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Little Rock, AR – A barber who is accusing police of using false testimony from a criminal informant to justify destroying his front door and raiding his home, is now going after his local police department because he believes dozens of other citizens have had similar encounters.

Roderick Talley, 30, claims to be the victim of civil rights abuses at the hands of the Little Rock Police Department and their so-called “informants.” In an exclusive interview with The Free Thought Project last week, Talley detailed how police used a fake cocaine purchase as a means to obtain a warrant to search his home, which a SWAT team later executed.

After finding no cocaine and having their probable cause questioned, prosecutors quickly dropped the drug charges against Talley. He caught everything on video and had proof he says exonerated him completely, and he is now suing the department. But the barber quickly began to wonder if the same invasion of privacy and violation of civil rights was happening to others in the area as well.

They were too bold for it to have been the first time they had done what they did to me,”  Talley told TFTP, describing how he was framed for selling cocaine when he was not a drug dealer and did not have cocaine in his possession.

I thought to myself. This isn’t right. I realized Google was more than how to spell things and look up search terms,” he continued. After speaking with his lawyer, Talley decided to file a lawsuit but he quickly found he was not getting much help from advocates.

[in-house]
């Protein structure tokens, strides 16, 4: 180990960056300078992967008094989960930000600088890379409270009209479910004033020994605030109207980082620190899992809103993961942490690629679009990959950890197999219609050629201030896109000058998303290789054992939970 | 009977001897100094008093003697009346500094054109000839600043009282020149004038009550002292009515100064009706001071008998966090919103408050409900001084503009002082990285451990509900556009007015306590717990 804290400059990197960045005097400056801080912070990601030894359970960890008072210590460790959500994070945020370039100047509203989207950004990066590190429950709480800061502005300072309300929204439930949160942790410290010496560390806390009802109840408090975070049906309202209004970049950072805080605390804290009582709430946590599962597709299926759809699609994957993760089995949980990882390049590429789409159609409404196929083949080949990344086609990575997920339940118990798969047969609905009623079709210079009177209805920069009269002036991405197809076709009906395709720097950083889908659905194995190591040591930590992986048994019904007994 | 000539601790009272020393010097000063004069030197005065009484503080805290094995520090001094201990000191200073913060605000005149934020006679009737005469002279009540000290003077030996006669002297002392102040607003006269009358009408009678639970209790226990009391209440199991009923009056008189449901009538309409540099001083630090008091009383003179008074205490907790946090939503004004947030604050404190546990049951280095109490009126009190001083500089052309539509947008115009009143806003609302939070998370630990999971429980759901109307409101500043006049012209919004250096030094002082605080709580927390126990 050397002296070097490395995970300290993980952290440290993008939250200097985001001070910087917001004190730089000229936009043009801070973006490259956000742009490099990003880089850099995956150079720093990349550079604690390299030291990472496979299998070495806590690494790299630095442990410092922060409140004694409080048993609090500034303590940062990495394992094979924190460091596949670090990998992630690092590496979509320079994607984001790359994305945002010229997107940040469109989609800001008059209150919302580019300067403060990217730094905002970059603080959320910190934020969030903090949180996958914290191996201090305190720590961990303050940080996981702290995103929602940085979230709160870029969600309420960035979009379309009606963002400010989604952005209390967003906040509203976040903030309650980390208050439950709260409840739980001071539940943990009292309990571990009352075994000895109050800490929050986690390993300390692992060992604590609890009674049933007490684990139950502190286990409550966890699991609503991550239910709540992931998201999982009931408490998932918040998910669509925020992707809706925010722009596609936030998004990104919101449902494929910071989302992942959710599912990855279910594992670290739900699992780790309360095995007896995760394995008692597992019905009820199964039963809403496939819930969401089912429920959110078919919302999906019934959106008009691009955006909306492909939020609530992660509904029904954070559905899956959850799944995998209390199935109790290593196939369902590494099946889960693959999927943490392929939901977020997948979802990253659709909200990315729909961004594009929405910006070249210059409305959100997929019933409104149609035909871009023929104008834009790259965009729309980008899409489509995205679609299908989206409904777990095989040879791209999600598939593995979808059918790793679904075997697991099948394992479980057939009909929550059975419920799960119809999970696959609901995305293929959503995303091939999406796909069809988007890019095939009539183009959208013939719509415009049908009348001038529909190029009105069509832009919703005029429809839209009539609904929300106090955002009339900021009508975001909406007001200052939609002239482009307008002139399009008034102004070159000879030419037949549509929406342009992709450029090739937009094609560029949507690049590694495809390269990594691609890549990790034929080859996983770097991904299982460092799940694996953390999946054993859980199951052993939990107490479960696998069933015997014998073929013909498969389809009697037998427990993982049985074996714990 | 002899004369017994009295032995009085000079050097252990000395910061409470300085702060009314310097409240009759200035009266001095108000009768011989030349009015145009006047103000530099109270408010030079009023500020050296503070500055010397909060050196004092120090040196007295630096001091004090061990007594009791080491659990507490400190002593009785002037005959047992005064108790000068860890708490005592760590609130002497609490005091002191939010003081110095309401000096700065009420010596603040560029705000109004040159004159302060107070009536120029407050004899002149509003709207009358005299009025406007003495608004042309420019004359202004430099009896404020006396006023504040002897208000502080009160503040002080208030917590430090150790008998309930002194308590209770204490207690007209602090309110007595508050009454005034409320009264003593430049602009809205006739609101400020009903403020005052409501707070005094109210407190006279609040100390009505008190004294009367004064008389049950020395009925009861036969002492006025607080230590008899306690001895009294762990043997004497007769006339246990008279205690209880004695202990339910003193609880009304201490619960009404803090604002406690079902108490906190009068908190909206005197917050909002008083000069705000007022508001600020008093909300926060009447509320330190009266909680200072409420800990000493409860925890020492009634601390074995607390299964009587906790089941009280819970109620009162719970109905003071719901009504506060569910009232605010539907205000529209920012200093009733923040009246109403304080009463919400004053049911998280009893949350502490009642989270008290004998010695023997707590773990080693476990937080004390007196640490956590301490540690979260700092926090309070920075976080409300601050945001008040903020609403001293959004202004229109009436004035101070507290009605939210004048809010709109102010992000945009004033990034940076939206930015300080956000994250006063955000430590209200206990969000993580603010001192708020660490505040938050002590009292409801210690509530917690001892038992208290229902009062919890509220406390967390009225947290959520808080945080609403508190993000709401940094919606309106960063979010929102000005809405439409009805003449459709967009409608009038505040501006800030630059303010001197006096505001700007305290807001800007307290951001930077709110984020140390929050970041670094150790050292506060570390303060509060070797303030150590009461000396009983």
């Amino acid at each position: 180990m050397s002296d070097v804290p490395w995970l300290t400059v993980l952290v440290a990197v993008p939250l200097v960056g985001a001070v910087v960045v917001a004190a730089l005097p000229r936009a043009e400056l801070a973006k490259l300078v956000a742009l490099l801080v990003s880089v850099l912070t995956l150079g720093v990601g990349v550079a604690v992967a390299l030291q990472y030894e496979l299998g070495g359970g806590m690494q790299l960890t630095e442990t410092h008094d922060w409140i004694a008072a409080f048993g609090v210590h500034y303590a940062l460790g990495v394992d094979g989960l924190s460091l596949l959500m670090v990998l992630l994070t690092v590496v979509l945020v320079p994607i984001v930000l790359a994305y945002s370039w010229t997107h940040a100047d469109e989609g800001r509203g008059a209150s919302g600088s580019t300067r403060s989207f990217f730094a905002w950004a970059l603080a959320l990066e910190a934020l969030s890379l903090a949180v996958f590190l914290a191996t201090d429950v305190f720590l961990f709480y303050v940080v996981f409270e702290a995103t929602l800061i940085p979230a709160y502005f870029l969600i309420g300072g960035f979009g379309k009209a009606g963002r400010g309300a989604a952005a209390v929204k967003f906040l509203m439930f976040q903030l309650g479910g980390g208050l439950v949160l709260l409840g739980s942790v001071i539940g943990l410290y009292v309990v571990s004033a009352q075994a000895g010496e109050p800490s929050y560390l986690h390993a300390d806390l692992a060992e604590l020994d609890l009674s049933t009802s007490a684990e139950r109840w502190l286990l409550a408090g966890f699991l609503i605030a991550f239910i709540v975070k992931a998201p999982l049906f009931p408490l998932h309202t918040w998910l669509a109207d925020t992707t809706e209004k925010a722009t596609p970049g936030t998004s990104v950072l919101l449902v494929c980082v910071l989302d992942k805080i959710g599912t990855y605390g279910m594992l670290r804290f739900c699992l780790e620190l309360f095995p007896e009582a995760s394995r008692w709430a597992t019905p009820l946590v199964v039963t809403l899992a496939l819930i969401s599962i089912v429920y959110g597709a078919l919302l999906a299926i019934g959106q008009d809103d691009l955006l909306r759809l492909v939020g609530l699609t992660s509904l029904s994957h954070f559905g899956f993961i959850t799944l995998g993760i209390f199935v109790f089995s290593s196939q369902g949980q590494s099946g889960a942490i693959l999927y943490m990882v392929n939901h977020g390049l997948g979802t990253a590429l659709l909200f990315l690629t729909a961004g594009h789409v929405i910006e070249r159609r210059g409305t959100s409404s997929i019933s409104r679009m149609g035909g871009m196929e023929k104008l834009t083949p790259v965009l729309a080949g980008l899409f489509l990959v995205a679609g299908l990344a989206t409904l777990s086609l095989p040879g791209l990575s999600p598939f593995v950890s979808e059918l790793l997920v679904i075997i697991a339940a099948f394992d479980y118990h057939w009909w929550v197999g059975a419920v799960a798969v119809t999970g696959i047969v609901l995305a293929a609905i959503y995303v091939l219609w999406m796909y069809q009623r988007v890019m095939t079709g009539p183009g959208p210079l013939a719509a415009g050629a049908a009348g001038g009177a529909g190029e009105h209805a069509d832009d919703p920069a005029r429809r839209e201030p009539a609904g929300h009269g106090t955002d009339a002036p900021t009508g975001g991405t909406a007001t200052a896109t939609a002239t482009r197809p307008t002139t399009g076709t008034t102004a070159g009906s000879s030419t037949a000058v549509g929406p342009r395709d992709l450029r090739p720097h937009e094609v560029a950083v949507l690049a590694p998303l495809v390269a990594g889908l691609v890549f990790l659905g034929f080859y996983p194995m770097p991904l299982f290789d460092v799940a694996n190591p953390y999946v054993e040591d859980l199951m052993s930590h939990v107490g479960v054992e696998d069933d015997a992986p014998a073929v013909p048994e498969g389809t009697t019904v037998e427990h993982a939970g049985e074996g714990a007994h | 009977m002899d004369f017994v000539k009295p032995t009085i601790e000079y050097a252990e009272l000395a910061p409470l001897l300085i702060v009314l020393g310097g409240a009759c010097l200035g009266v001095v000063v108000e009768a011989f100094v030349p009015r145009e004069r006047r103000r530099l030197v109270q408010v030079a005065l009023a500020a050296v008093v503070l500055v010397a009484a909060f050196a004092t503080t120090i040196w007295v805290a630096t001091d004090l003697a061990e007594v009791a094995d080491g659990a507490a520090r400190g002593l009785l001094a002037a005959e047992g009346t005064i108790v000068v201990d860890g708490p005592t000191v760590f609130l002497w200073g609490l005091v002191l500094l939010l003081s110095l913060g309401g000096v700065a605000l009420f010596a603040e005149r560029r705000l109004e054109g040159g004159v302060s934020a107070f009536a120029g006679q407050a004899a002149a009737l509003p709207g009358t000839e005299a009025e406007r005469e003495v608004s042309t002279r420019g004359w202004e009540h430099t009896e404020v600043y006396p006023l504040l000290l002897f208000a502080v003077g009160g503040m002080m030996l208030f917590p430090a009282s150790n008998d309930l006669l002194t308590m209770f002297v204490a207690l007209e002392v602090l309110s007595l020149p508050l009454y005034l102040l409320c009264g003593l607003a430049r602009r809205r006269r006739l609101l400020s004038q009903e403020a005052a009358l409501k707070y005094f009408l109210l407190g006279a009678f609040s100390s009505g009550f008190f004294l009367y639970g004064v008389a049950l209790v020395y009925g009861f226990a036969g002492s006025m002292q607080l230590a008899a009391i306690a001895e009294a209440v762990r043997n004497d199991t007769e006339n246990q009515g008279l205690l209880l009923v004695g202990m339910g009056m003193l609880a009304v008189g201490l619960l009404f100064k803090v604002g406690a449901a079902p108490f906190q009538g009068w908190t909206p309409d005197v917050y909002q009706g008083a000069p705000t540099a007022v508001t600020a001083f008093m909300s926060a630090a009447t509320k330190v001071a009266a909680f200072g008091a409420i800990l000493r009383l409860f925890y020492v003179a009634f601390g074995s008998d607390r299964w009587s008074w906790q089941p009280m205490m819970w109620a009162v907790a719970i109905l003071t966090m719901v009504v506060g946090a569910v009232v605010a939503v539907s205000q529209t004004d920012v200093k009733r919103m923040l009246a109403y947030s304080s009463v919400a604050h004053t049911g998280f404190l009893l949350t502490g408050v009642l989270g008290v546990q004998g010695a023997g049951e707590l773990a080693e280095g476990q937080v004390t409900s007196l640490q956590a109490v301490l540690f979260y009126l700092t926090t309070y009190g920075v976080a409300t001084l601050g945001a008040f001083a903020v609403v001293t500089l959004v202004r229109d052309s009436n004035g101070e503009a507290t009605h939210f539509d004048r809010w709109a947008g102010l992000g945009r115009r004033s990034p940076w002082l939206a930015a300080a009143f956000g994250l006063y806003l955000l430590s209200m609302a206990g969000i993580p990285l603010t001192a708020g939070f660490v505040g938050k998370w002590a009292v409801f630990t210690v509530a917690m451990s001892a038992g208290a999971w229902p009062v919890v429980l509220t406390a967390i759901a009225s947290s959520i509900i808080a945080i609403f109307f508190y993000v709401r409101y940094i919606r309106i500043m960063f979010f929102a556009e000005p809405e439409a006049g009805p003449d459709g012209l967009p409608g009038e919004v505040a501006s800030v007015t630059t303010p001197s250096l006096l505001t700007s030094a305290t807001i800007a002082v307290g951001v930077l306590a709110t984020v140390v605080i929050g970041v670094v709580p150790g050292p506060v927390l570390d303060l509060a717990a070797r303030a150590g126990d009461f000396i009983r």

However, the barber soon learned he had rights. The Freedom of Information Act (FOIA), Talley said was what he learned to use to get more information about court cases against himself as well as other people living in Little Rock.

”It took (the courts) a while… three weeks before they got my probable cause paperwork… but one page was missing… and it took another two weeks to get that back,” Talley said. While he was using FOIA to get to the paperwork filed in his own case, he said, “I noticed so many similarities between my paperwork and other cases with other individuals.”

Talley said he started calling those supposed perpetrators—victims if they too had been framed—and found several common denominators. He discovered Kenneth Ray Robinson AKA “Shoe” had been used as an informant in several other cases where the LRPD used its Street Narcotics Detail to supposedly purchase cocaine, and then used the alleged purchase as justification for a search warrant.